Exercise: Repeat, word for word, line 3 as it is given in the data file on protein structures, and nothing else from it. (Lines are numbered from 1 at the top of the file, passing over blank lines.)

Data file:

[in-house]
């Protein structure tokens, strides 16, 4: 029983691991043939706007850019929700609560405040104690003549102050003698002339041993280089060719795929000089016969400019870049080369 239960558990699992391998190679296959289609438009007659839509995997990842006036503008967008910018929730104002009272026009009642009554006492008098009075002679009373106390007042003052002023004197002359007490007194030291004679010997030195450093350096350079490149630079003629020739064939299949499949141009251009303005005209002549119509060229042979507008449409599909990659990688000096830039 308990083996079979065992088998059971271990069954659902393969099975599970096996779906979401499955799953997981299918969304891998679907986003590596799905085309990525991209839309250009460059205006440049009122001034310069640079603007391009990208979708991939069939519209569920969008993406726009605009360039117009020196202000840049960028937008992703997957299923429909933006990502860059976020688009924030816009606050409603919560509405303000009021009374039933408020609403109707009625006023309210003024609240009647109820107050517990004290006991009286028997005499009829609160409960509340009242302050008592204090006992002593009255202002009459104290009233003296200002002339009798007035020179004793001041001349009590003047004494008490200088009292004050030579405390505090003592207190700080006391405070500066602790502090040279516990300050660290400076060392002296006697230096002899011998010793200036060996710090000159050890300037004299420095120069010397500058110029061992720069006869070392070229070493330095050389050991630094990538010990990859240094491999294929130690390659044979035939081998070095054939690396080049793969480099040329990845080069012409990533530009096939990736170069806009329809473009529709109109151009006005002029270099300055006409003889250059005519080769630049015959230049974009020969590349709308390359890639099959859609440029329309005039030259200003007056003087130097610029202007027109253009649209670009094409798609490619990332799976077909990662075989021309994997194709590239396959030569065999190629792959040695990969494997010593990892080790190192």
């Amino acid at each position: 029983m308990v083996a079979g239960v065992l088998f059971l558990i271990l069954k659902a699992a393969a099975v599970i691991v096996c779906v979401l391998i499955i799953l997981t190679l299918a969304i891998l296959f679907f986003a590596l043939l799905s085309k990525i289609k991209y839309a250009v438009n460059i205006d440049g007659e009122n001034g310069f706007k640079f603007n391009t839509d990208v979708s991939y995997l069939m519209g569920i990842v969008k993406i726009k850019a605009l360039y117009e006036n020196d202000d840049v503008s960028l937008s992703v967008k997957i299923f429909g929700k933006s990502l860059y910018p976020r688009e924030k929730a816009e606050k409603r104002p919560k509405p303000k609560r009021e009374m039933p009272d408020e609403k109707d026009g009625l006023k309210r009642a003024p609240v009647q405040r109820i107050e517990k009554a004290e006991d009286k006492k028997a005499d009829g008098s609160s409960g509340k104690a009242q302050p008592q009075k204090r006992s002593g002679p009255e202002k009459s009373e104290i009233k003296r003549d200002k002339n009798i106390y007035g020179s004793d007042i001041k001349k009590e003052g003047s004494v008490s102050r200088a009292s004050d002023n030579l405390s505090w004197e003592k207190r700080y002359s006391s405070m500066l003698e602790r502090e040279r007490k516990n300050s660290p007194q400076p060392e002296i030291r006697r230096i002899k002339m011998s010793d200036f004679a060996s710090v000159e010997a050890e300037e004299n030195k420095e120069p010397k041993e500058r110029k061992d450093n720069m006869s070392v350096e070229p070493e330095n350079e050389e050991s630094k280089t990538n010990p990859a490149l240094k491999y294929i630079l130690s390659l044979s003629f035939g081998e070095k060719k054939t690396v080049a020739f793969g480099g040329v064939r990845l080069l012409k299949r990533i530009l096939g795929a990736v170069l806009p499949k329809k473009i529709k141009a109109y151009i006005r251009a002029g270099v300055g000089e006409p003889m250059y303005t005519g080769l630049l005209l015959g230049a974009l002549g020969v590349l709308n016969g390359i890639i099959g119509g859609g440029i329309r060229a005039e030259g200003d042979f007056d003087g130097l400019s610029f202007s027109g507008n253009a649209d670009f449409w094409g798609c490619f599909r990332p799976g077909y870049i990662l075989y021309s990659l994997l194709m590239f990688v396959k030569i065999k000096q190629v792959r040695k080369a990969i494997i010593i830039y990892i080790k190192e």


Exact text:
């Amino acid at each position: 029983m308990v083996a079979g239960v065992l088998f059971l558990i271990l069954k659902a699992a393969a099975v599970i691991v096996c779906v979401l391998i499955i799953l997981t190679l299918a969304i891998l296959f679907f986003a590596l043939l799905s085309k990525i289609k991209y839309a250009v438009n460059i205006d440049g007659e009122n001034g310069f706007k640079f603007n391009t839509d990208v979708s991939y995997l069939m519209g569920i990842v969008k993406i726009k850019a605009l360039y117009e006036n020196d202000d840049v503008s960028l937008s992703v967008k997957i299923f429909g929700k933006s990502l860059y910018p976020r688009e924030k929730a816009e606050k409603r104002p919560k509405p303000k609560r009021e009374m039933p009272d408020e609403k109707d026009g009625l006023k309210r009642a003024p609240v009647q405040r109820i107050e517990k009554a004290e006991d009286k006492k028997a005499d009829g008098s609160s409960g509340k104690a009242q302050p008592q009075k204090r006992s002593g002679p009255e202002k009459s009373e104290i009233k003296r003549d200002k002339n009798i106390y007035g020179s004793d007042i001041k001349k009590e003052g003047s004494v008490s102050r200088a009292s004050d002023n030579l405390s505090w004197e003592k207190r700080y002359s006391s405070m500066l003698e602790r502090e040279r007490k516990n300050s660290p007194q400076p060392e002296i030291r006697r230096i002899k002339m011998s010793d200036f004679a060996s710090v000159e010997a050890e300037e004299n030195k420095e120069p010397k041993e500058r110029k061992d450093n720069m006869s070392v350096e070229p070493e330095n350079e050389e050991s630094k280089t990538n010990p990859a490149l240094k491999y294929i630079l130690s390659l044979s003629f035939g081998e070095k060719k054939t690396v080049a020739f793969g480099g040329v064939r990845l080069l012409k299949r990533i530009l096939g795929a990736v170069l806009p499949k329809k473009i529709k141009a109109y151009i006005r251009a002029g270099v300055g000089e006409p003889m250059y303005t005519g080769l630049l005209l015959g230049a974009l002549g020969v590349l709308n016969g390359i890639i099959g119509g859609g440029i329309r060229a005039e030259g200003d042979f007056d003087g130097l400019s610029f202007s027109g507008n253009a649209d670009f449409w094409g798609c490619f599909r990332p799976g077909y870049i990662l075989y021309s990659l994997l194709m590239f990688v396959k030569i065999k000096q190629v792959r040695k080369a990969i494997i010593i830039y990892i080790k190192e």